Sizing up cities:
Math and the City, by Steven Strogatz: ...The mathematics of cities was launched in 1949 when George Zipf, a linguist working at Harvard,... noticed that if you tabulate the biggest cities in a given country and rank them according to their populations, the largest city is always about twice as big as the second largest, and three times as big as the third largest, and so on. In other words, the population of a city is, to a good approximation, inversely proportional to its rank. Why this should be true, no one knows. ...
Given the different social conditions from country to country, the different patterns of migration a century ago and many other variables that you’d think would make a difference, the generality of Zipf’s law is astonishing.
Keep in mind that this pattern emerged on its own. ... Many inventive theorists working in disciplines ranging from economics to physics have taken a whack at explaining Zipf’s law, but no one has completely solved it. Paul Krugman ... wryly noted that “the usual complaint about economic theory is that our models are oversimplified — that they offer excessively neat views of complex, messy reality. [In the case of Zipf’s law] the reverse is true: we have complex, messy models, yet reality is startlingly neat and simple.” ...
Around 2006, scientists started discovering new mathematical laws about cities that are nearly as stunning as Zipf’s. ... For instance,... populous ... cities have more gas stations than smaller ones (of course), but not nearly in direct proportion to their size. The number of gas stations grows only in proportion to the 0.77 power of population. The crucial thing is that 0.77 is less than 1. This implies that ... bigger cities enjoy economies of scale. In this sense, bigger is greener.
The same pattern holds for other measures of infrastructure. Whether you measure miles of roadway or length of electrical cables, you find that all ... show an exponent between 0.7 and 0.9. Now comes the spooky part. The same law is true for living things. That is, if you mentally replace cities by organisms and city size by body weight, the mathematical pattern remains the same.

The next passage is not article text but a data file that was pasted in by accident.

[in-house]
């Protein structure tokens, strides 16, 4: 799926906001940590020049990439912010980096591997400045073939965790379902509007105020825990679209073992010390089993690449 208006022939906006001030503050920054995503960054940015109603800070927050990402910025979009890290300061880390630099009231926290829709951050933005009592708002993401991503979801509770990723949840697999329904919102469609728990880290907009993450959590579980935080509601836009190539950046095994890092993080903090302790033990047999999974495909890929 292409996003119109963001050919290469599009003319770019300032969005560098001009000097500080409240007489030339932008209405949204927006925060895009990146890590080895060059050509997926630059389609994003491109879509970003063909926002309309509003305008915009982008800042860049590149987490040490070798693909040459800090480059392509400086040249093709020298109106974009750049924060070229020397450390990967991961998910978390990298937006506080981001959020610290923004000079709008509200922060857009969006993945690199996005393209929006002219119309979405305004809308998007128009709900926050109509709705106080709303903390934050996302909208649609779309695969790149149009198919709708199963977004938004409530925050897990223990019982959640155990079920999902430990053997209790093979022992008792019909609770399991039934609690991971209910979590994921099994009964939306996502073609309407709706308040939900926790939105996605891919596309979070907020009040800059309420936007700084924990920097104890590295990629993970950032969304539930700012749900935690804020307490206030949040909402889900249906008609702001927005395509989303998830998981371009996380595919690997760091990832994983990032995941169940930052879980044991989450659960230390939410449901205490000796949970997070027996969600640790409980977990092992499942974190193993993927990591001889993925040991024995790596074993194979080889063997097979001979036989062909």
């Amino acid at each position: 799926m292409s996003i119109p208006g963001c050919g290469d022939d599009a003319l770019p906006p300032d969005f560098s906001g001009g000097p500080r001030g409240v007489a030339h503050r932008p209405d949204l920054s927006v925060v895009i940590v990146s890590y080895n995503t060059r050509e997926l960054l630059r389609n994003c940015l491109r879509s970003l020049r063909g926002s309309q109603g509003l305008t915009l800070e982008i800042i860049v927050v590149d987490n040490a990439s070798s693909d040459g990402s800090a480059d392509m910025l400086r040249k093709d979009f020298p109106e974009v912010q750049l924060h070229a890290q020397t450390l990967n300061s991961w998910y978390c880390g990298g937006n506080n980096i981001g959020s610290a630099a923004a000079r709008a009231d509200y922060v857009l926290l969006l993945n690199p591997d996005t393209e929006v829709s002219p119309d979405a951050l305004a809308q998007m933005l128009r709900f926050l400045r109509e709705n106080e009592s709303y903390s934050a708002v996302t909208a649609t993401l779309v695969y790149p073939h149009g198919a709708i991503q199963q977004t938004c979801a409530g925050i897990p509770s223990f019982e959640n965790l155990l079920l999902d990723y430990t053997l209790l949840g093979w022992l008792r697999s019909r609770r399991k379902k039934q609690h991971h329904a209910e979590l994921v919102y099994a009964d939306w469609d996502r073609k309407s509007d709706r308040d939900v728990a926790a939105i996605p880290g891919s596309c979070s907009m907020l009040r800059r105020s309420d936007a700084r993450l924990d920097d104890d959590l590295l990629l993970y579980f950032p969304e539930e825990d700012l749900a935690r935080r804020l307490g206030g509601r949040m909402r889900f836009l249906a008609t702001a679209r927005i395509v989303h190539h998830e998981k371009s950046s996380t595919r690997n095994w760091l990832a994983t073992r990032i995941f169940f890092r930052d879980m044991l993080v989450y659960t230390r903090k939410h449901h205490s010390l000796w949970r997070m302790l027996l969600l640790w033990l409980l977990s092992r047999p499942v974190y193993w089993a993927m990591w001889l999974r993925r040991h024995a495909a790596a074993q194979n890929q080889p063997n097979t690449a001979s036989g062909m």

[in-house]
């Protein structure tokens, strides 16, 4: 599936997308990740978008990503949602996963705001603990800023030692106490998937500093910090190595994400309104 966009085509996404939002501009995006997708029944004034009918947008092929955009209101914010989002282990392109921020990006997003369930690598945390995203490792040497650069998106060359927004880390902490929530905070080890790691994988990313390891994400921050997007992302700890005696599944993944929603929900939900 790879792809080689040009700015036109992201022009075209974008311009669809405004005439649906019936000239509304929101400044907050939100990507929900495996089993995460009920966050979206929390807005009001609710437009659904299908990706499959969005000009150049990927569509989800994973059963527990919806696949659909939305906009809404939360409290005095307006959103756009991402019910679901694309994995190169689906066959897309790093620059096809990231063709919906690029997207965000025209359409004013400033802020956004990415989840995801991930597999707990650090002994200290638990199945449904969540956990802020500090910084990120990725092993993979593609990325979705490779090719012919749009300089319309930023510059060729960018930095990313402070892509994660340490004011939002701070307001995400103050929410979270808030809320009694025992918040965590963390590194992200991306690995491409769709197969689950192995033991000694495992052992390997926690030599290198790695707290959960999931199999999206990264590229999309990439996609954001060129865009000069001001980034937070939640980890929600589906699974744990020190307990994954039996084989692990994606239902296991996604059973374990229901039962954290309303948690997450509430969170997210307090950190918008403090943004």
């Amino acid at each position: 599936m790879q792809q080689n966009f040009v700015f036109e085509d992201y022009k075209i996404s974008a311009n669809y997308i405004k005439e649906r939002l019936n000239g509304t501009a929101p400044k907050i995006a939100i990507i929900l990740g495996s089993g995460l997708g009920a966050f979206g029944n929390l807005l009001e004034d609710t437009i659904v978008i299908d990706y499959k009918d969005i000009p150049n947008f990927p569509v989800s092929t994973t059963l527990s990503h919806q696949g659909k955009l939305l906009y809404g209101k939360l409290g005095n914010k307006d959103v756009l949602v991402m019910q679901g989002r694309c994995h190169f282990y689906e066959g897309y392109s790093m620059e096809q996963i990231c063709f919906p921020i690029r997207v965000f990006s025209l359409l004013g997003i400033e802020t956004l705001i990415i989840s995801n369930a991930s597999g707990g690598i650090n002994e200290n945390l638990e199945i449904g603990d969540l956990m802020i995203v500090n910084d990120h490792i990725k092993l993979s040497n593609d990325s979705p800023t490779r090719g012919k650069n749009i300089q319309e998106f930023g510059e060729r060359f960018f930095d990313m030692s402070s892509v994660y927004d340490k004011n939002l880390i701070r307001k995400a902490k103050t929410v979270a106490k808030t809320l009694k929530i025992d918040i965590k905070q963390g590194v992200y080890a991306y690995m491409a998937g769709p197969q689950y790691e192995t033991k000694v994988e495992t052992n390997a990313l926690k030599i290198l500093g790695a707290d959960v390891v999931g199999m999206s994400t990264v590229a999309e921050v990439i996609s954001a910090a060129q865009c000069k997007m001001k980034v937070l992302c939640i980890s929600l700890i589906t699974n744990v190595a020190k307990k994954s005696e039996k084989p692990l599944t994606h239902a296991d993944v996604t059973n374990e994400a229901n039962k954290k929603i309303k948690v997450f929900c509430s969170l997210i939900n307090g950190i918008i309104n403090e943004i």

For example, suppose you measure how many calories a mouse burns per day, compared to an elephant. ... The relevant law of metabolism, called Kleiber’s law, states that the metabolic needs of a mammal grow in proportion to its body weight raised to the 0.74 power.
This 0.74 power is uncannily close to the 0.77 observed for the law governing gas stations in cities. Coincidence? Maybe, but probably not. There are theoretical grounds to expect a power close to 3/4. Geoffrey West of the Santa Fe Institute and his colleagues Jim Brown and Brian Enquist have argued that a 3/4-power law is exactly what you’d expect if natural selection has evolved a transport system for conveying energy and nutrients as efficiently and rapidly as possible to all points of a three-dimensional body, using a fractal network built from a series of branching tubes — precisely the architecture seen in the circulatory system and the airways of the lung, and not too different from the roads and cables and pipes that keep a city alive.
These numerical coincidences seem to be telling us something profound. It appears that Aristotle’s metaphor of a city as a living thing is more than merely poetic. There may be deep laws of collective organization at work here, the same laws for aggregates of people and cells. ...
[For more on city size, see: Why Has Globalization Led to Bigger Cities?, by Edward Glaeser.]